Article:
A plurality of Democratic Primary voters plan to support Rep. Elissa Slotkin for the Democratic nomination for Senate, while 8% support Actor Hill Harper.  Twenty-five percent are undecided, and 22% say they would support someone else. 

In the Republican Senate Primary, 68% are either undecided (29%) or would vote for someone other than the candidates listed. The only candidate with double digit support is former Rep. Mike Rogers with 12%. 

“There is room for change in both the Democratic and Republican Senate primaries. While Slotkin is in the most favorable position among Democrats, she still does not hold a majority.” Kimball said. “The 47% of voters who are undecided or say they will vote for someone else reflects room for this race to change. The Republican Primary appears wide open, with no clear leader and 68% of voters choosing someone else/undecided.”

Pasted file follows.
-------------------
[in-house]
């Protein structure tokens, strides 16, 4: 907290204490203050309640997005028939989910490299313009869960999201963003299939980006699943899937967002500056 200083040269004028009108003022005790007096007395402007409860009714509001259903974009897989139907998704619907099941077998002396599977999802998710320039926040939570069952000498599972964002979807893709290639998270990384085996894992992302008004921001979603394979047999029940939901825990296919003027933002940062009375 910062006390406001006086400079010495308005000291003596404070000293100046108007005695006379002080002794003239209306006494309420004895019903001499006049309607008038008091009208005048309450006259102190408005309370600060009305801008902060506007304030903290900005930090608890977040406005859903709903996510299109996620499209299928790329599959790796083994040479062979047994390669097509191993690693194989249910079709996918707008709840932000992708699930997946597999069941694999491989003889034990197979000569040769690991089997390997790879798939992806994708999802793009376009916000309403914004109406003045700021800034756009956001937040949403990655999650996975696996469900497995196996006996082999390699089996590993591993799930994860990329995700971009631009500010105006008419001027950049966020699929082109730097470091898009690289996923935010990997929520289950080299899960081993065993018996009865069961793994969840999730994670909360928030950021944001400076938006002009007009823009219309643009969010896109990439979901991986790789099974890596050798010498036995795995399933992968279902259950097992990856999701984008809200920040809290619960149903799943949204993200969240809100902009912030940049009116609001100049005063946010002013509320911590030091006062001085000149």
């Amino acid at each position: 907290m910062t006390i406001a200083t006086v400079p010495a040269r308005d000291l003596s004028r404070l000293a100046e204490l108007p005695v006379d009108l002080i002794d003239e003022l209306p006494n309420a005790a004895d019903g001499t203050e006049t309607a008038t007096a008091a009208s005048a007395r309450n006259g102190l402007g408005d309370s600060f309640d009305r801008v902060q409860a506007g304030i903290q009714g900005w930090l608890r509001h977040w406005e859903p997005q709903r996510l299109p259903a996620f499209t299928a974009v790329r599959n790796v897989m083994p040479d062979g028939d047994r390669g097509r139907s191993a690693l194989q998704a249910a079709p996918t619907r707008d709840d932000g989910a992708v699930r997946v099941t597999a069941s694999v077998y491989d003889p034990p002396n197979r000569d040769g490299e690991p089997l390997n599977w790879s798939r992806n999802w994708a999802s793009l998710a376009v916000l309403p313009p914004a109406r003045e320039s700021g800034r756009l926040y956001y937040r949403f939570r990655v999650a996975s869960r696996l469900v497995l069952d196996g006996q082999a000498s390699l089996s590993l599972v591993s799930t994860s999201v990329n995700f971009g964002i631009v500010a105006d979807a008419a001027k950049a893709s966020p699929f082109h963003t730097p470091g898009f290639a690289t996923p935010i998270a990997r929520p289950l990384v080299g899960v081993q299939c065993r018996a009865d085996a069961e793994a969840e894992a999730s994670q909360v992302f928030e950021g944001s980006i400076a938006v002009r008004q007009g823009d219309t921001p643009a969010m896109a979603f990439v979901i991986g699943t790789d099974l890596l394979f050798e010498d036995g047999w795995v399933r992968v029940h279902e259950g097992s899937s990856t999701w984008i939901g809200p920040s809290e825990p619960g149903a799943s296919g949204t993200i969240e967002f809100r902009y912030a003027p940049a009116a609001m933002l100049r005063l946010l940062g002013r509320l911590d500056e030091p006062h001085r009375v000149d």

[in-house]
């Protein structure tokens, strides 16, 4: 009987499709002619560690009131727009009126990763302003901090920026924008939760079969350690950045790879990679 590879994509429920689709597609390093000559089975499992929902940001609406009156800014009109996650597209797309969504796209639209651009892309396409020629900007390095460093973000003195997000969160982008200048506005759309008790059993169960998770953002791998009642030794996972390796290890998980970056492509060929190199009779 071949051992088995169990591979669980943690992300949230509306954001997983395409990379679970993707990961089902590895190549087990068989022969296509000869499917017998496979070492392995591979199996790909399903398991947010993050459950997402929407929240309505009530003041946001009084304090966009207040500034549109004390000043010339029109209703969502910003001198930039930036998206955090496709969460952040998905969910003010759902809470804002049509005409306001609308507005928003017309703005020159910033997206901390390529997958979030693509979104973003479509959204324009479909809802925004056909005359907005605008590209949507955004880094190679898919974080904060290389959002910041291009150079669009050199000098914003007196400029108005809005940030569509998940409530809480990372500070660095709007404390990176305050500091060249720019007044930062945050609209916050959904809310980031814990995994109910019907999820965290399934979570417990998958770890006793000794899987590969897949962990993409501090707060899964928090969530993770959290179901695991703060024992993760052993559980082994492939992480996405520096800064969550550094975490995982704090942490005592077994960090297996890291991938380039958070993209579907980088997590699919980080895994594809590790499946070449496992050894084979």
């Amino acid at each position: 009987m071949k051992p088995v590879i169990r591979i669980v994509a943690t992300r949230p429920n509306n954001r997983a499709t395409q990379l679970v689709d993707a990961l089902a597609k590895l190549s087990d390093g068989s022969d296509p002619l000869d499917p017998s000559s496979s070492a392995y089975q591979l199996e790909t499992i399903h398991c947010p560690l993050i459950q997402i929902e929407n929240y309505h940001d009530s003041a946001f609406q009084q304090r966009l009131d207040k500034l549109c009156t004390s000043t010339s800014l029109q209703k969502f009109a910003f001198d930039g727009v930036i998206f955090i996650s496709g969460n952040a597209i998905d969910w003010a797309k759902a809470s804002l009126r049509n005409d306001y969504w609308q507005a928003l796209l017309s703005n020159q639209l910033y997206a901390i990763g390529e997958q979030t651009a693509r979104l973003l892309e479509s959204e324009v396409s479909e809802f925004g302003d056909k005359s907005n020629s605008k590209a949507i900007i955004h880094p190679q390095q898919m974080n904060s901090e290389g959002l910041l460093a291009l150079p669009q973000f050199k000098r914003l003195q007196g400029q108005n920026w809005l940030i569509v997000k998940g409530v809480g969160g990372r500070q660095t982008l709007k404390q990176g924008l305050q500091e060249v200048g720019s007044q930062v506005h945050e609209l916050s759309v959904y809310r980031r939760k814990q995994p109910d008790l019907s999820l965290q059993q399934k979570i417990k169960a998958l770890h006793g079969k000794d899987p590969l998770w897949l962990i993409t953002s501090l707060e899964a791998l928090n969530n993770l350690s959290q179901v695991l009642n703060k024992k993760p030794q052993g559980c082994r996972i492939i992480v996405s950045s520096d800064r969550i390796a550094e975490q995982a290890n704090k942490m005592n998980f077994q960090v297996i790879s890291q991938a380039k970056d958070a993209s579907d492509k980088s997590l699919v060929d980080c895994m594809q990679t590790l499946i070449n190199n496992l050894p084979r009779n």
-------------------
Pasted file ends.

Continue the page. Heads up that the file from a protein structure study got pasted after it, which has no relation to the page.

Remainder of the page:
In a series of hypothetical trial heats between Democratic Rep. Slotkin and Michigan Republicans, Slotkin leads former Rep. Peter Meijer 42% to 36%, Nikki Snyder 44% to 36%, and John Tuttle 45% to 35%. James Craig who has not announced was included and trailed 45% to 38%.

Michigan voters are split on what date they prefer the primary be held on: 25% prefer March 12, 2024, while 21% prefer February 27, 2024. A majority, 54%, are unsure or have no opinion. 

As the National Popular Vote Interstate Compact Initiative is a potential 2024 ballot measure, voters were asked which approach to presidential elections they prefer, continuing to use the electoral college, or change the a national popular vote. Forty-seven percent think it should be changed to a popular vote, while 40% think the U.S. should continue to use the electoral college.